Monsanto’s Roundup weedkiller atomisers are displayed for sale at a garden shop in Bonneuil-Sur-Marne, near Paris, France. File picture: Charles Platiau/Reuters
Monsanto’s Roundup weedkiller atomisers are displayed for sale at a garden shop in Bonneuil-Sur-Marne, near Paris, France. File picture: Charles Platiau/Reuters

Roundup: are we poisoning our kids?

By Georgina Crouth Time of article published Aug 20, 2018

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It’s been a bad couple of weeks for Roundup. First, American jurors ordered the weedkiller’s manufacturer, Monsanto, to pay R4229 million to a terminally-ill former school groundsman who contracted non-Hodgkin’s lymphoma in 2014, which he said was caused by repeated exposure to Roundup and a similar Monsanto product, Ranger Pro.

Then reports came out that glyphosate, an active ingredient in Roundup, was found in dozens of popular children’s breakfast cereals and snack bars.

The report by the Environmental Working Group (EWG) - an influential American public health organisation - found glyphosate in all but two of the 45 oat-based foods it sampled. Leading brands, which are also available in South Africa, were fingered, including Kellogg’s and Cheerios.

Compiled by Dr Alexis Temkin, a toxicologist commissioned by the EWG, the report detected “hefty levels” of glyphosate in both conventional and organic cereal - 31 samples were above their own health benchmark of 150 parts per billion, which it said had an adequate margin of safety.

Glyphosate, a herbicide linked to cancer by California state scientists and the World Health Organisation (WHO), was found in all but two of 45 samples of products made with conventionally grown oats.

EWG noted in April that internal emails obtained by the non-profit organisation US Right to Know revealed that the Food and Drug Administration had been testing food for glyphosate for two years and had found “a fair amount”, but the FDA had not released its findings.

“Each year, more than 250 million pounds of glyphosate are sprayed on American crops, primarily on ‘Roundup-ready’ corn and soybeans genetically engineered to withstand the herbicide. But when it comes to the food we eat, the highest glyphosate levels are not found in products made with GMO corn,” it said.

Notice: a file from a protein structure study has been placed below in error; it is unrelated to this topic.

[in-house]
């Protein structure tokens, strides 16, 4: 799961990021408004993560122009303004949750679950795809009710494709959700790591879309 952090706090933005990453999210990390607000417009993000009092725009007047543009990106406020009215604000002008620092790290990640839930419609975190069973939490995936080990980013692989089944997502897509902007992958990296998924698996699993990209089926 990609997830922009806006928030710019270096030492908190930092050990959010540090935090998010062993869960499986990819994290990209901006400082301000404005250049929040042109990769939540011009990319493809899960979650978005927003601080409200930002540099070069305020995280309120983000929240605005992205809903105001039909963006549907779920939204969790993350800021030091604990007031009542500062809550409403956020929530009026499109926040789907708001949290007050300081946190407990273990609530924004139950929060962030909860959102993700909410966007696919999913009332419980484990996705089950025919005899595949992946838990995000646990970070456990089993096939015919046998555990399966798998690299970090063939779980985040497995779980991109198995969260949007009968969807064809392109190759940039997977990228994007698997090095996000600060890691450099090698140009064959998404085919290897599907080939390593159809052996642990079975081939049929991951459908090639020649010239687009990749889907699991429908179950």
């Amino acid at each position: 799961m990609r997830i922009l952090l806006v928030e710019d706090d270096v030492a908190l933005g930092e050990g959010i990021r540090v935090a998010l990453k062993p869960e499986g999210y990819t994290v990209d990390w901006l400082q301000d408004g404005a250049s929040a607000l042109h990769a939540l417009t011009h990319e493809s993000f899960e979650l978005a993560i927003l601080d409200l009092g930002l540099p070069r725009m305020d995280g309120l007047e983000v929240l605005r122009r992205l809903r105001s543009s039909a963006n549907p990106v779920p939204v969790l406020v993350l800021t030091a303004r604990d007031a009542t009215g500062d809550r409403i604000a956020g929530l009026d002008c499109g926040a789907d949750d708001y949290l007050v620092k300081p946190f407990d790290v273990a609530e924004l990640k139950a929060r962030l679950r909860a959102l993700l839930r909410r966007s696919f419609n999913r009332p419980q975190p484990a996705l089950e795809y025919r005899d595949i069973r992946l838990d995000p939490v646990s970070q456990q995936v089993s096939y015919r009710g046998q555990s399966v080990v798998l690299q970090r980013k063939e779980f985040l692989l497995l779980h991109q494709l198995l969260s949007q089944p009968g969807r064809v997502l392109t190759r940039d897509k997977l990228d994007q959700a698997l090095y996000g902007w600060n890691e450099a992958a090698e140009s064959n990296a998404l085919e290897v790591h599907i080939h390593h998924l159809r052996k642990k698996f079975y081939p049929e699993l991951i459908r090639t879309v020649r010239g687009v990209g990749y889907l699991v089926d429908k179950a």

Glyphosate is also sprayed just before harvest on wheat, barley, oats and beans that are not genetically engineered, to kill the crop and speed up the drying process so it can be harvested sooner.

Dr Olga Naidenko, the EWG’s senior science advisor for children’s health, says glyphosate contamination is inescapable. “In fact, as we know from tests conducted by University of San Francisco scientists, glyphosate is detected in the urine of 93% of people tested. This means that people routinely ingest glyphosate with diet. Yes, it is flushed out every day and every day a new dose of glyphosate comes in with the food many people eat.”

Roundup has been on the market for decades: the California jury found that Monsanto has known all along about the product’s toxicity and not only failed to warn consumers, but actively schemed to publicly discredit the evidence. It’s reported to be the first of thousands of lawsuits against Monsanto.

In 2015, the International Agency for Research on Cancer, a WHO agency, reviewed extensive US, Canadian and Swedish epidemiological studies on glyphosate’s effects on human and animal health. It’s classified glyphosate as “probably carcinogenic” to humans.

California’s also listed glyphosate as a chemical known to cause cancer.

Monsanto vice-president Scott Partridge has said his company would “vigorously defend” its product.